Re: Stalin murdered?
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Although I discount the idea that Stalin wanted to
provoke World War III, the idea that he was about to
start a crackdown on Zionists is not far fetched at
all. In fact some sort of a crackdown had begun. It
was not directed at Jews as such, but against
Zionists. The fact that the western and Zionist
historians insist that it was to be a "second
holocaust" or a massive "anti-Semitic pogrom" only
indicates that they regard Jew and Zionist as
synonyms. Well, if the shoe fits. . . .
If comrade Stalin had lived and/or if that crackdown
on Zionism had been pursued consistently in subsequent
years, there might still be a Soviet Union.
I'd like to know where all those supposedly
"anti-Semitic" Russians are now who are supposed to be
so plentiful there today. Why aren't they
investigating and writing about this?
I suppose many of them are the anti-Communist
Solzhenitsyn types who dream of their lost Tsar. (I
think I read that Solzhenitsyn wrote a book exposing
the Jews in pre-revolutionary Russia recently. I
can't remember where I saw that. But it's possible --
in fact, knowing Solzhenitsyn, it's probable -- that
it's just IHR-style superficial history "Jews produced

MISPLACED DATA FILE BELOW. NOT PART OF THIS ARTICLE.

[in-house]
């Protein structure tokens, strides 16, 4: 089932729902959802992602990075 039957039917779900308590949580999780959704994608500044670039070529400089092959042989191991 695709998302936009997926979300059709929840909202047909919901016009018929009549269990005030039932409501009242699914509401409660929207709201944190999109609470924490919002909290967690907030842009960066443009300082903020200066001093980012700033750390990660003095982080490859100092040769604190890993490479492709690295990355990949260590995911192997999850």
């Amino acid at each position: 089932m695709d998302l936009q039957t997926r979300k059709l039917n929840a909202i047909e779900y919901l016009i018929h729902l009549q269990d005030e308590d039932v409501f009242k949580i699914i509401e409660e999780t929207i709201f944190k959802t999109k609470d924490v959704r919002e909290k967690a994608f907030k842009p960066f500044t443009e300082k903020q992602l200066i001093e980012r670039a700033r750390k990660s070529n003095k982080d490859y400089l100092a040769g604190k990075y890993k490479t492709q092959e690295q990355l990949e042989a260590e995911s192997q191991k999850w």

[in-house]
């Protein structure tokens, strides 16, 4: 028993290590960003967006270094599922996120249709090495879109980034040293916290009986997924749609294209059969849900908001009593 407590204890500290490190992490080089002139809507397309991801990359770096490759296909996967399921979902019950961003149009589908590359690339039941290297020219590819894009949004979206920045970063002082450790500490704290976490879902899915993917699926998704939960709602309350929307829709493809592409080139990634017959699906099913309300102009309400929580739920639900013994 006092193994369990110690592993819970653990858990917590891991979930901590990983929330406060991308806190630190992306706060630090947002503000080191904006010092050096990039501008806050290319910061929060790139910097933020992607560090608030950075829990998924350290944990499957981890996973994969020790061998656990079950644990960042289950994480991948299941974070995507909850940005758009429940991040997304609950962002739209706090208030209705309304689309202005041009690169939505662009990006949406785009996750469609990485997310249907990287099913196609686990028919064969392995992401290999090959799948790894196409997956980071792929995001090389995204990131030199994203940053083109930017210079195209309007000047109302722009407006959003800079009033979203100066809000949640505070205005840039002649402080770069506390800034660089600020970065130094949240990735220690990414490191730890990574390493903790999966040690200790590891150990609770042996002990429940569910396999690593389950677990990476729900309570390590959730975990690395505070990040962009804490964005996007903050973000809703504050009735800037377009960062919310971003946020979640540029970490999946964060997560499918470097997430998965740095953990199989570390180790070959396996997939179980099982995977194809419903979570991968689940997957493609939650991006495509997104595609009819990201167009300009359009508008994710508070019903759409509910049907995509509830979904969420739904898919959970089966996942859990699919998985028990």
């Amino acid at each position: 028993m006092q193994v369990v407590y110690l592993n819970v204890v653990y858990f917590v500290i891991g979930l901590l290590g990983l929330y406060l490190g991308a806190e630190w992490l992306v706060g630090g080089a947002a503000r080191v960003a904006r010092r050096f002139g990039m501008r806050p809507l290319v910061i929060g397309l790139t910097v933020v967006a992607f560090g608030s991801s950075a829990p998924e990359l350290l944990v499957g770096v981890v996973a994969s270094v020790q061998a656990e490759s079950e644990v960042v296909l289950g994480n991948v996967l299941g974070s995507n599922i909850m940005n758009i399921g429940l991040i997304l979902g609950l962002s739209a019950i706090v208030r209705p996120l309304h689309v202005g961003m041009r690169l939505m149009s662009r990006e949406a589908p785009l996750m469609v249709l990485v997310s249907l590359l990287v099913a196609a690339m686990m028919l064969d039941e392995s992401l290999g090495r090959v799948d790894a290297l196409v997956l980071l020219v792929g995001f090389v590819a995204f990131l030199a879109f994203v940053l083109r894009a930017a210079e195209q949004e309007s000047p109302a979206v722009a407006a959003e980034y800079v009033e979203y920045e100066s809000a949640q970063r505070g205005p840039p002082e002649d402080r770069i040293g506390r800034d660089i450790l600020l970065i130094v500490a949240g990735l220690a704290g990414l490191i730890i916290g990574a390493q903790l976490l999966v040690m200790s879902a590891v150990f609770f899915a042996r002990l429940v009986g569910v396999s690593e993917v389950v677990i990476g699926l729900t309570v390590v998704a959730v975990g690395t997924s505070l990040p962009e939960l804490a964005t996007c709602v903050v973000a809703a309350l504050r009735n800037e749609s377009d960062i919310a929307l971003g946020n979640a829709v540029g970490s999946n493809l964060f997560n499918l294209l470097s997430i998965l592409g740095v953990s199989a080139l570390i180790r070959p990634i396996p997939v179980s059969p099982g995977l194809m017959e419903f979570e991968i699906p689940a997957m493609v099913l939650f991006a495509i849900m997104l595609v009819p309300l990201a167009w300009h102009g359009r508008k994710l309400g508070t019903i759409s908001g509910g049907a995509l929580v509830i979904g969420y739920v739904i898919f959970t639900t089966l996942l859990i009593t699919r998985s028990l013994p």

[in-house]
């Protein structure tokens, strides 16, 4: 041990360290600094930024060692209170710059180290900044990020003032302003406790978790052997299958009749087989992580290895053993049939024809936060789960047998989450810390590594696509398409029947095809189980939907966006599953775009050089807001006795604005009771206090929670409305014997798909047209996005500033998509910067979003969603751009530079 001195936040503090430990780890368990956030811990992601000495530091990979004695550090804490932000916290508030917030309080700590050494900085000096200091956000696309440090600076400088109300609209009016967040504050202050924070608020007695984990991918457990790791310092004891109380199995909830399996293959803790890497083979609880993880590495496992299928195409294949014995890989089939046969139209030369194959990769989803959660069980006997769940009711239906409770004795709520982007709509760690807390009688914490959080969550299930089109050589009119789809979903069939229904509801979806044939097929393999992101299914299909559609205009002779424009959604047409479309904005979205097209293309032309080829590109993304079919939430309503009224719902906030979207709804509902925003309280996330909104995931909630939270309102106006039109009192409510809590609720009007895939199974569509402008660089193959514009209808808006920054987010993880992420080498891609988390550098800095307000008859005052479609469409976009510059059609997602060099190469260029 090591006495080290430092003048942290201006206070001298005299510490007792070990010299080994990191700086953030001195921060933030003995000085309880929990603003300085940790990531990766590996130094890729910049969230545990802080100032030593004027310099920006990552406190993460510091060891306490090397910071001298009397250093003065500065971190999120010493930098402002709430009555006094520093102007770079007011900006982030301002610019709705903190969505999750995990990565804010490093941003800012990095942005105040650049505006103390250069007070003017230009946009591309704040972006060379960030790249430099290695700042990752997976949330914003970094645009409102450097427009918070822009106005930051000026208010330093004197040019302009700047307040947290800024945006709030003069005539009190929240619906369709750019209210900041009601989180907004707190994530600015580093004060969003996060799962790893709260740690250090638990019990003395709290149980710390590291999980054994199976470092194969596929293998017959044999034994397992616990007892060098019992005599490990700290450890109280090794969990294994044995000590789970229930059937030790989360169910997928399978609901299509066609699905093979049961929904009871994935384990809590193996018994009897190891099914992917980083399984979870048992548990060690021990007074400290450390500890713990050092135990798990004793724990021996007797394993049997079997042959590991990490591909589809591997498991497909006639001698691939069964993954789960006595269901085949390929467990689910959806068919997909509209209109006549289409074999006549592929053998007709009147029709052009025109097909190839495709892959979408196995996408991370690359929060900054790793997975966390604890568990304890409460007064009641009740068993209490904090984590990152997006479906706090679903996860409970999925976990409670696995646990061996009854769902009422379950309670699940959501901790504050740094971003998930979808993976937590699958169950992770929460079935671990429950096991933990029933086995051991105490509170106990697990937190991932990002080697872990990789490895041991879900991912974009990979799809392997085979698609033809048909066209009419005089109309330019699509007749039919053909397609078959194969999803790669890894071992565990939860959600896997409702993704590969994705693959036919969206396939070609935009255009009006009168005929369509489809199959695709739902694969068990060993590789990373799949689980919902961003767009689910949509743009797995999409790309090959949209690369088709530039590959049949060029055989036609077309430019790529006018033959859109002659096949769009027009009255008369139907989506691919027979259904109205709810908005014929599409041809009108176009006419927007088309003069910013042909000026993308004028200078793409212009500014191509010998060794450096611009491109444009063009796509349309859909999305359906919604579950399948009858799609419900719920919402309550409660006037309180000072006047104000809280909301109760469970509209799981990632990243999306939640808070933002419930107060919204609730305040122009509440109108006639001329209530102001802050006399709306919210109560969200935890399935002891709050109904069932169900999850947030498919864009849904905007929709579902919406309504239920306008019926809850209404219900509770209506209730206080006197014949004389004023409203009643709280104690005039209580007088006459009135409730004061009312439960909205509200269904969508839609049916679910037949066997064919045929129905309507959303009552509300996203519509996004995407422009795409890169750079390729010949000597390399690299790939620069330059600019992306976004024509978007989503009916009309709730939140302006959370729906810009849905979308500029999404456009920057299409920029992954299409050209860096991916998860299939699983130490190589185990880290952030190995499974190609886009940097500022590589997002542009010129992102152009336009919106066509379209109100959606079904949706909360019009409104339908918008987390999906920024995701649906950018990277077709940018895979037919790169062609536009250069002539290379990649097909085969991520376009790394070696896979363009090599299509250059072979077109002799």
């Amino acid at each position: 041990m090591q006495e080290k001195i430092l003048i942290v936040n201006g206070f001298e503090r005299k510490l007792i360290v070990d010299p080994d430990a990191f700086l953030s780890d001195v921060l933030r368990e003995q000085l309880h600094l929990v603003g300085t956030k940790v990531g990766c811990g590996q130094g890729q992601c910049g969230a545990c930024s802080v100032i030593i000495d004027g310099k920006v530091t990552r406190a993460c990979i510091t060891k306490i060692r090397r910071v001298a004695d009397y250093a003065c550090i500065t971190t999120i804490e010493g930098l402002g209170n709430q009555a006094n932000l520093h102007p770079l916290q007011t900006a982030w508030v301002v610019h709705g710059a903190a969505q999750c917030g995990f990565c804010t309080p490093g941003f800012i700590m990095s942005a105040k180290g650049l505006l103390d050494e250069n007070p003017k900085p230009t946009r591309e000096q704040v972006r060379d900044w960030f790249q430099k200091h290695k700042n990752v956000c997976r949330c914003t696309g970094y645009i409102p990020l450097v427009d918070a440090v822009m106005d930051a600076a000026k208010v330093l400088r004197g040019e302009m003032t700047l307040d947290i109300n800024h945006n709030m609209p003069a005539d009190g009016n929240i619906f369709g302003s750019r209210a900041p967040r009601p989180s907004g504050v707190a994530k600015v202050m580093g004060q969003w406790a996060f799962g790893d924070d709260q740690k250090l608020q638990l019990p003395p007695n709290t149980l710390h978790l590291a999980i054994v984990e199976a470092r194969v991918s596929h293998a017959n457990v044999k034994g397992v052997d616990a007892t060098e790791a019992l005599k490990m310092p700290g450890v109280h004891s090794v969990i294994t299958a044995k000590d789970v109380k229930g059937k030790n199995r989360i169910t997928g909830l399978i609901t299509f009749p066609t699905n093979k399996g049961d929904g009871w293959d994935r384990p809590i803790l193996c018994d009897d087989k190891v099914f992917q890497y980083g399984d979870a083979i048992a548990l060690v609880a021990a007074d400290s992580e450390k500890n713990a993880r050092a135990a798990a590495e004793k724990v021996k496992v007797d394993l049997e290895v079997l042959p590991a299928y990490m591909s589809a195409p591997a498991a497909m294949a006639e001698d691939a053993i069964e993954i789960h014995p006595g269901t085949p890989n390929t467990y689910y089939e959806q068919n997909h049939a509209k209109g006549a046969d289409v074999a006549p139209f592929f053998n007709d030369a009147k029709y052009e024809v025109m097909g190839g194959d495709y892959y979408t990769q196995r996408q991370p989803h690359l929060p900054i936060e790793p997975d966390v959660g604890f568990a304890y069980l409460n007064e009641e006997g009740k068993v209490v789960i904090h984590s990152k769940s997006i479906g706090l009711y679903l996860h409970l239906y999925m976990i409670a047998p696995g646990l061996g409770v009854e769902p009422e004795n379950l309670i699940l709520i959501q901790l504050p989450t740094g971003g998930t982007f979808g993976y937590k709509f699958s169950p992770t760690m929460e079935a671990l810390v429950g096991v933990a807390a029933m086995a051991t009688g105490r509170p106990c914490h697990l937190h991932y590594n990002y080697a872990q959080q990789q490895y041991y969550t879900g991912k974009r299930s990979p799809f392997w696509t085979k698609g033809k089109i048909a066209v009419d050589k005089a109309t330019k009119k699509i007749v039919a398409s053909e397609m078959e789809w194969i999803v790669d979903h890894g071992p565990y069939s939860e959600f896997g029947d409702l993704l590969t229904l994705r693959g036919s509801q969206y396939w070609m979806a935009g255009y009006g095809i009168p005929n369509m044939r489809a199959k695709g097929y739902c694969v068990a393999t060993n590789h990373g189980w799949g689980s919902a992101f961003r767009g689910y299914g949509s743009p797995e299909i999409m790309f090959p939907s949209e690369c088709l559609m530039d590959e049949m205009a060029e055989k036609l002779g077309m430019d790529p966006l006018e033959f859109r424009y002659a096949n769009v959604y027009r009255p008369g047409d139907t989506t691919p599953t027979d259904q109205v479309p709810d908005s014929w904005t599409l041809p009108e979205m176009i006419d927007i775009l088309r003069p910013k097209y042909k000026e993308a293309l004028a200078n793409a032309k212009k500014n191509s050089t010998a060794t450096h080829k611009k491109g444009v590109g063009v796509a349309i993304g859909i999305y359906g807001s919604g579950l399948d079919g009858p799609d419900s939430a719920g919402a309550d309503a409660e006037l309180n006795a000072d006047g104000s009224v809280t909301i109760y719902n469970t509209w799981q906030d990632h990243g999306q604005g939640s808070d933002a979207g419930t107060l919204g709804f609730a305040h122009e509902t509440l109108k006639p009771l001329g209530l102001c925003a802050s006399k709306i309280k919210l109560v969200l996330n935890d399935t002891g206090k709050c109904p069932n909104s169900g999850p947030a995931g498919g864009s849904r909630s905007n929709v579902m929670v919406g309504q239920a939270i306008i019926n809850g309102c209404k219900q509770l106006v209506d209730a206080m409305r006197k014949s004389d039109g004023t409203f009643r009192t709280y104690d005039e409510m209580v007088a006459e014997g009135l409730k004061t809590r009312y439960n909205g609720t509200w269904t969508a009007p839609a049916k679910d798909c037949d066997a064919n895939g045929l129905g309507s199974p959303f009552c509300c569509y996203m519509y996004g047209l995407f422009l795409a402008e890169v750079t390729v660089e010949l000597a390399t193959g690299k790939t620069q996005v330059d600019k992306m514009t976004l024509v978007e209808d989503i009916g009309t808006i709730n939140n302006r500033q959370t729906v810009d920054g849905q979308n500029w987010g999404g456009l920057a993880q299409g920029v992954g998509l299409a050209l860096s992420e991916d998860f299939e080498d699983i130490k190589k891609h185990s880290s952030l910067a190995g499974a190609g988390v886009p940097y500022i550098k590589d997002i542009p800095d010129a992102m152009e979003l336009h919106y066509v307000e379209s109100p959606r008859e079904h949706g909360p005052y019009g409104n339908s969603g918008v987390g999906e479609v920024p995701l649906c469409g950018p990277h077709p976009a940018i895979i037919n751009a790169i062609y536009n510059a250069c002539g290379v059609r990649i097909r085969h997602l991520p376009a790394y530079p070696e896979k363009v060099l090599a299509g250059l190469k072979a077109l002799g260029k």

I looked up Molotov on Stalin's death. He says that
Beria just before he was arrested or died said
something like "I saved all of you" implying either
that he (Beria) had killed Stalin, or had kept medical
care from getting to him in time.
But if Beria did it, it's possible that he was a "fall
guy" acting on behalf of others.
After all, those Jewish doctors whom Stalin imprisoned
in the "doctors plot" just before his death and who
were actually denounced in the Soviet press as Zionist
and US agents, those guys were all released after
I don't remember if it was Beria who ordered their
release of if that occurred after Beria left the
scene. But in either case, the Jewish doctors were
never re-arrested and that plot was put down in
Khrushchyov times to the idea of "Stalin's paranoia".
Khrushchyov did combat some of the Jewish "Communists"
in Eastern Europe (Poland for example) after Stalin's
death, so some have seen him as "anti-Semitic" too,
though how much of that was a matter of principle and
how much it was a way of getting his own protege's in
charge there I can't say. But if Khrushchyov did
combat some Zionists, I don't think he did so
consistently and certainly not with any profundity --